The New Mexico Farm & Ranch Heritage Museum offers indoor and outdoor exhibits explaining our state’s agricultural and ranching heritage, in addition to a wide range of special presentations and programs.
October 11, 1 – 3 p.m.: Discovery Afternoon, Sheep and Wool
Meet a Navajo-Churro ewe from the museum’s flock, learn about her history, and work with her wool. Explore the changes in raising sheep and wool working over the years. Use carding tools to process the wool into roving. Learn how to weave on a loom and with your fingers and feel the thick wool, rich with lanolin. Learn when lambs are born, how sheep are sheared, how we care for them and what products we make from wool. This new educational program will be held on some Wednesday afternoons and was developed with home-school students in mind, but is open to all children. Recommended for ages five to 10, and parents are welcome to attend. The fee is $3 per person. Reserve your spot by calling LuAnn Kilday at 522-4100.
October 12, 7 p.m.: Culture Series, The Range: From Livestock to Missiles
The subject of the October Culture Series is ranching on what is now White Sands Missile Range — in the Tularosa Basin and in the San Andres and Oscura Mountain ranges — and how the ranchers lost their land to America’s military needs. The speaker is Jim Eckles, who spent 30 years (1977 – 2007) working in the Public Affairs Office at the Missile Range. Admission to this presentation in the museum’s theater is free.
During his time on the Range, Eckles saw the Space Shuttle Columbia land; followed the Noss treasure hunters into Victorio Peak; escorted dozens of ranch families to visit their old homes; experienced many ear-splitting explosions and missile launches; and probably has been to Trinity Site more than any other human being.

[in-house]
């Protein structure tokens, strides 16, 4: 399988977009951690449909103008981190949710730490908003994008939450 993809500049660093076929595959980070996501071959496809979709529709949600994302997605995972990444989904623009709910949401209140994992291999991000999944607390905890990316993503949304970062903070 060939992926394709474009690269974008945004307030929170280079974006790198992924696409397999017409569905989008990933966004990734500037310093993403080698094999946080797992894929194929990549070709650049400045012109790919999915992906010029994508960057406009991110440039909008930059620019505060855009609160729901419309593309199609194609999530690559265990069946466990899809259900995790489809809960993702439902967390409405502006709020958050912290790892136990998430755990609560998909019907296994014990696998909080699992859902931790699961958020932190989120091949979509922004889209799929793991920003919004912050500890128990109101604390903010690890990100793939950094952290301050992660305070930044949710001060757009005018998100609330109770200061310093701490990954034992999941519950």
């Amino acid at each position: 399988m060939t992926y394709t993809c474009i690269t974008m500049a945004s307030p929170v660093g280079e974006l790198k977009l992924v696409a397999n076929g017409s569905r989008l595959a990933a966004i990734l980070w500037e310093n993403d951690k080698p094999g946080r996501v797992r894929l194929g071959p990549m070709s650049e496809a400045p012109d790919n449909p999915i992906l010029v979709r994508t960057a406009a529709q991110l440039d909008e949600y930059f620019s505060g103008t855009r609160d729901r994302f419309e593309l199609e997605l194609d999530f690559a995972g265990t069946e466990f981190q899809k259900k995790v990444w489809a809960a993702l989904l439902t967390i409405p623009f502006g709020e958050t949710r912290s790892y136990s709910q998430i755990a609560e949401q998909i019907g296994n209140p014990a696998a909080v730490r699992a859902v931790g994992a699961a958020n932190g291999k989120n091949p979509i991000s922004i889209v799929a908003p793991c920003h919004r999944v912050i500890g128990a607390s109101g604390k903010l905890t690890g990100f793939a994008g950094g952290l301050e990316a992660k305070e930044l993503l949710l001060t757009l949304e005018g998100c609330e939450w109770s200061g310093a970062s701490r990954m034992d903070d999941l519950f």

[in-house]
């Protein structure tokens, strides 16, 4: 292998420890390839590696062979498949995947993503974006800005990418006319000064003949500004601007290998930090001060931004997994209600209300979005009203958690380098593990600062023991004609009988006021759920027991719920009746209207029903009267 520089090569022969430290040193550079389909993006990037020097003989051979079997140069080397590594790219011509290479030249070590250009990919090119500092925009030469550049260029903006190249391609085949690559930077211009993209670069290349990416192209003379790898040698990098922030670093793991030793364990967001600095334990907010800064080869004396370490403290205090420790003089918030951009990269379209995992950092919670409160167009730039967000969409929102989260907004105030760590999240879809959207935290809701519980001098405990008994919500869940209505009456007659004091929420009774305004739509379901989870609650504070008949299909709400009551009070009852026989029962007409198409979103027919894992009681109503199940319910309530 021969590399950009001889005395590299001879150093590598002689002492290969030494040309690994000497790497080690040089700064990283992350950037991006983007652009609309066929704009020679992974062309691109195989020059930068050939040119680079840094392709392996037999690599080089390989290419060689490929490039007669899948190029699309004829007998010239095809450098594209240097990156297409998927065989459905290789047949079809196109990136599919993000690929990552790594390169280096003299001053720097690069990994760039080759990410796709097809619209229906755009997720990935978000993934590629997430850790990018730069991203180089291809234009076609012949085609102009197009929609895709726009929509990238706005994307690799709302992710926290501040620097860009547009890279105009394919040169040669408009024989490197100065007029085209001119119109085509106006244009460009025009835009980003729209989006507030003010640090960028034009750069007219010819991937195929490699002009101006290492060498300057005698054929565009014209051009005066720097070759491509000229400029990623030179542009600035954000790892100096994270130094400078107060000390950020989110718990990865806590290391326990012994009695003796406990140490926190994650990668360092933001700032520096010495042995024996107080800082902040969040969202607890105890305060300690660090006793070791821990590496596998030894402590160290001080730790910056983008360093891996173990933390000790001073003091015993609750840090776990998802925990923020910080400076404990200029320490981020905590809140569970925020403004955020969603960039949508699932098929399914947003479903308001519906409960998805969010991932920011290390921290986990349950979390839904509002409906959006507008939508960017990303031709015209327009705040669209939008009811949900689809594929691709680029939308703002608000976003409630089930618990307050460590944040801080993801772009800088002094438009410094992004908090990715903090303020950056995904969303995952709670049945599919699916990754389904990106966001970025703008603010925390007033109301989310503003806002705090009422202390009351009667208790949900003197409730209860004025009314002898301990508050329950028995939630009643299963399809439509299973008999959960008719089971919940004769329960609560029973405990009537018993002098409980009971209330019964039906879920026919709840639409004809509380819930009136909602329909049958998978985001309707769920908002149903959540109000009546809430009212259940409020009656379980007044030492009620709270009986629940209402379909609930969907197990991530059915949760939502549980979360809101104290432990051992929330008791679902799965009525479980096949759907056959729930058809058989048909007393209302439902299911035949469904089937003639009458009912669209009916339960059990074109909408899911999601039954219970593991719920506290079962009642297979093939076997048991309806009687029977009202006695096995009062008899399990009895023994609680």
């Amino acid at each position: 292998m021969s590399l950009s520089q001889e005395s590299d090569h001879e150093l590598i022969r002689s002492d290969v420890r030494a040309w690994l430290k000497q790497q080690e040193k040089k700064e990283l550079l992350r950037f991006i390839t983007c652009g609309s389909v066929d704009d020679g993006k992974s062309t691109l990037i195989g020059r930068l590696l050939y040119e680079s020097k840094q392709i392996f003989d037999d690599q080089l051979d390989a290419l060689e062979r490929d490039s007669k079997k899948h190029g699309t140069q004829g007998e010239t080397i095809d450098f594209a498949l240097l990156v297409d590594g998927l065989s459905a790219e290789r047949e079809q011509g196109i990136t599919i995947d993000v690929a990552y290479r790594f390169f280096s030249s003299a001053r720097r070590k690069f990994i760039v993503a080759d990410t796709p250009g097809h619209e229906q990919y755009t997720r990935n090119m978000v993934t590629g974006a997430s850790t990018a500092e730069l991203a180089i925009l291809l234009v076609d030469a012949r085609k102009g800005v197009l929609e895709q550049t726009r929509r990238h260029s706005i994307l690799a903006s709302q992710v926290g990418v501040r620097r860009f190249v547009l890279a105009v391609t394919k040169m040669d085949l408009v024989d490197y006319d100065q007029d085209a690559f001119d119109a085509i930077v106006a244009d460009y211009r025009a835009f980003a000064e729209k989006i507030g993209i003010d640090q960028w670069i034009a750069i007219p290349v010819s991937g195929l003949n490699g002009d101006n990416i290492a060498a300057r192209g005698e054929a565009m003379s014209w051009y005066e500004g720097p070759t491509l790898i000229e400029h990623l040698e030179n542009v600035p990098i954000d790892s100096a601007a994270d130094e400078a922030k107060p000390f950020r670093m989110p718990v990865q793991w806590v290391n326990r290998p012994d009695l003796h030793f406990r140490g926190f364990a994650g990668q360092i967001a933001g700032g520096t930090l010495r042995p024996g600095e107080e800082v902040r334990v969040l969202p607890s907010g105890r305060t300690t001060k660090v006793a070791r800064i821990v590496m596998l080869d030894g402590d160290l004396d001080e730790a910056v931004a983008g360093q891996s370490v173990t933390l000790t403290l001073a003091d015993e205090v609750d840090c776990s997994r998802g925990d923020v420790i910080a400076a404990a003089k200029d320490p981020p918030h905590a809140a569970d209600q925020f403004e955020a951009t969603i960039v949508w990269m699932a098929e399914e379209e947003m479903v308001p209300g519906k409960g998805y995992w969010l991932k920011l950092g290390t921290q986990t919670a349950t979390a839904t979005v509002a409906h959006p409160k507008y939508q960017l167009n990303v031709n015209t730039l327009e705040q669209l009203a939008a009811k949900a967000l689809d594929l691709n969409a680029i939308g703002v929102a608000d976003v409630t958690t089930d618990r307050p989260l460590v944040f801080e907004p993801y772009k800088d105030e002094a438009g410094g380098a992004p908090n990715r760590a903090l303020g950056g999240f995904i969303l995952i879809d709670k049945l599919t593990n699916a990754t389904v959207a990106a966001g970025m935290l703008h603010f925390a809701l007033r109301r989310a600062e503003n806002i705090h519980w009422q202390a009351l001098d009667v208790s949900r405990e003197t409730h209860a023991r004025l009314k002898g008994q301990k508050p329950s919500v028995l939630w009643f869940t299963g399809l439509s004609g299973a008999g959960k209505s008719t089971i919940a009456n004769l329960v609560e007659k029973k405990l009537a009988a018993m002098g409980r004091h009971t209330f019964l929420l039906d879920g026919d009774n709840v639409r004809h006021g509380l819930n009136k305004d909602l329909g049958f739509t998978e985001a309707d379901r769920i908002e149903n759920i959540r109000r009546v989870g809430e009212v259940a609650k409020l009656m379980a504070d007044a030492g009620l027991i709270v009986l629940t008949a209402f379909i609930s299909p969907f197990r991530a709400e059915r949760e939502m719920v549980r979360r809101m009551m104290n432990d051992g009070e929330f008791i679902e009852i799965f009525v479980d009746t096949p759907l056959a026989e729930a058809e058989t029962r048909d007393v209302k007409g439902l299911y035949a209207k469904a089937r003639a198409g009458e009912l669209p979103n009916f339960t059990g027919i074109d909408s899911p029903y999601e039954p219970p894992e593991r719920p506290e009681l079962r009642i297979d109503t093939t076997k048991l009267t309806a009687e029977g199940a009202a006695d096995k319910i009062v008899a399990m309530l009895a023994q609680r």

Eckles grew up in Nebraska and attended the University of Nebraska. He majored in psychology and English literature, and a master’s degree followed at the University of Washington. Eckles, who is on the White Sands Missile Range Historical Foundation board of directors, has published three books: “Pocketful of Rockets,” Trinity: The History of an Atomic Bomb National Landmark,” and “Deming New Mexico’s Camp Cody: A World War One Training Camp.”
October 14, 11 a.m. – 4 p.m.: Border Archives Bazaar
The Border Archives Bazaar is a free, fun event for the community to interact with fascinating historical collections from the border region. The event brings together the resources from more than a dozen libraries, archives, and museums in the southern New Mexico and El Paso area.
There will be workshops and instruction on how to research genealogy and family history, how to preserve photographs and documents, and much more. Anyone attending this free event may also tour the museum for only $2.
Sponsored by the Border Regional Archives Group, the bazaar will feature historical manuscripts, photographs, maps, publications, films and more that highlight the unique history and culture of our region, and the role that archives play in preserving and promoting cultural heritage. Archivists, librarians, and museum curators will be on hand to discuss and answer questions about all topics of historical preservation.
October 18, 7 p.m.: Special Presentation, “Helluva Way to Treat a Soldier”
This is the story of the looting (grave robbing) of the Fort Craig cemetery and how one of the most prolific looters in the Southwest was finally stopped.